What Iowa learned: Its backup quarterback is pretty darn good. Vandenberg made only one major mistake in his first career start and showed tremendous poise. He didn't get a ton of help from the wide receivers until the second half. Iowa also learned that when you have a chance to win on the road, you have to play it bold.

What Ohio State learned: When the game is on the line, the defense will step up. The Silver Bullets did just that in overtime and allowed the offense to play conservatively. The Buckeyes also learned that the offensive line can have a dominant performance and Saine and Dan Herron aren't too shabby.video

Heading to overtime at The Shoe

November, 14, 2009
11/14/09
6:31
PM ET
COLUMBUS, Ohio -- The Big Ten's automatic BCS berth will be decided in overtime.

Both teams went very conservative on offense in the final few minutes, and so they'll decide this in an extra session (or two, or three).
COLUMBUS, Ohio -- If Ohio State loses this game, defenders Brian Rolle and Chimdi Chekwa won't sleep tonight.

Rolle and Chewka collided on what looked like a certain interception for the Buckeyes, who might have sealed the win. Instead, the ball flew up in the air and Iowa tight end Tony Moeaki grabbed it for one of the strangest catches you'll ever see. Good fortune has been on Iowa's side for much of the season, and it was again there.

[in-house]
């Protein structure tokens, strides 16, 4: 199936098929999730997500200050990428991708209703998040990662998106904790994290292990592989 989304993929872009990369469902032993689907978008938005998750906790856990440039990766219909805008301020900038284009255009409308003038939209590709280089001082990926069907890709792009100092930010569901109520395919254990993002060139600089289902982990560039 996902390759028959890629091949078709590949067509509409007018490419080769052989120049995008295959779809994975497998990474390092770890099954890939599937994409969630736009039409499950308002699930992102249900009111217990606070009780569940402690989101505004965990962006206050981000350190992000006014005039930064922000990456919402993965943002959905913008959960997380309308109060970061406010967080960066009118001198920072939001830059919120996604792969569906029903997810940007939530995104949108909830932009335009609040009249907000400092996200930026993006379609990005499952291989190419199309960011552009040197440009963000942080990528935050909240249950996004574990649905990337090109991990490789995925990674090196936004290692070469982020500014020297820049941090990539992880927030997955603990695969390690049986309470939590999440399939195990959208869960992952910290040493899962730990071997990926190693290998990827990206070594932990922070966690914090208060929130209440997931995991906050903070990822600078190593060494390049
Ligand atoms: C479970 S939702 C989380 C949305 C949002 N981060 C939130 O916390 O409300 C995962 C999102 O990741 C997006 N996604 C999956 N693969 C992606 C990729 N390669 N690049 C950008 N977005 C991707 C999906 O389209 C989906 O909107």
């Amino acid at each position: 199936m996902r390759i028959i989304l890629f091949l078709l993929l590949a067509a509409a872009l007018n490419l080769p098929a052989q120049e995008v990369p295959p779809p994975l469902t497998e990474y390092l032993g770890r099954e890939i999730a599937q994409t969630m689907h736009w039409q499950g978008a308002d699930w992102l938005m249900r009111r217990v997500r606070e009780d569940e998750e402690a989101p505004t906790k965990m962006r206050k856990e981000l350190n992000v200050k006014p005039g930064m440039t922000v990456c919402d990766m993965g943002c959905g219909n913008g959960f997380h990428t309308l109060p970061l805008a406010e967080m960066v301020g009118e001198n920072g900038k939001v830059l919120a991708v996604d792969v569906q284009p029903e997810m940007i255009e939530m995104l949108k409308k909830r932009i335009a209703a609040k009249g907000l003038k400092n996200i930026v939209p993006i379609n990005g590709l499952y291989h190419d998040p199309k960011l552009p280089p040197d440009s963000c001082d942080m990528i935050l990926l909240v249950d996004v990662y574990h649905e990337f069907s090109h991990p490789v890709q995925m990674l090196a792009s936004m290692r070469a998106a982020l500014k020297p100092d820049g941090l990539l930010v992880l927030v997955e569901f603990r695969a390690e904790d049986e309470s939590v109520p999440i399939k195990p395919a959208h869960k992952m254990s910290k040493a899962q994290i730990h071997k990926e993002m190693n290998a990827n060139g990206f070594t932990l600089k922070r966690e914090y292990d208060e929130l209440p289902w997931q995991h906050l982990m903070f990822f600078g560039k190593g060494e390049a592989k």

But give the Hawkeyes credit for taking advantage, as James Vandenberg found Marvin McNutt for his second touchdown, tying the score at 24-24.

Iowa has rallied from 14 points down in the fourth quarter. The way these Hawkeyes step up late in games, I wouldn't bet against them.
COLUMBUS, Ohio -- James Vandenberg made his first major mistake of the game, and it proved costly.

Ohio State linebacker Ross Homan continued his tremendous season with his team-high fourth interception of the season. Homan read Vandenberg's eyes, dropped back in coverage and leaped for the ball. Just textbook coverage by the Buckeyes' linebacker.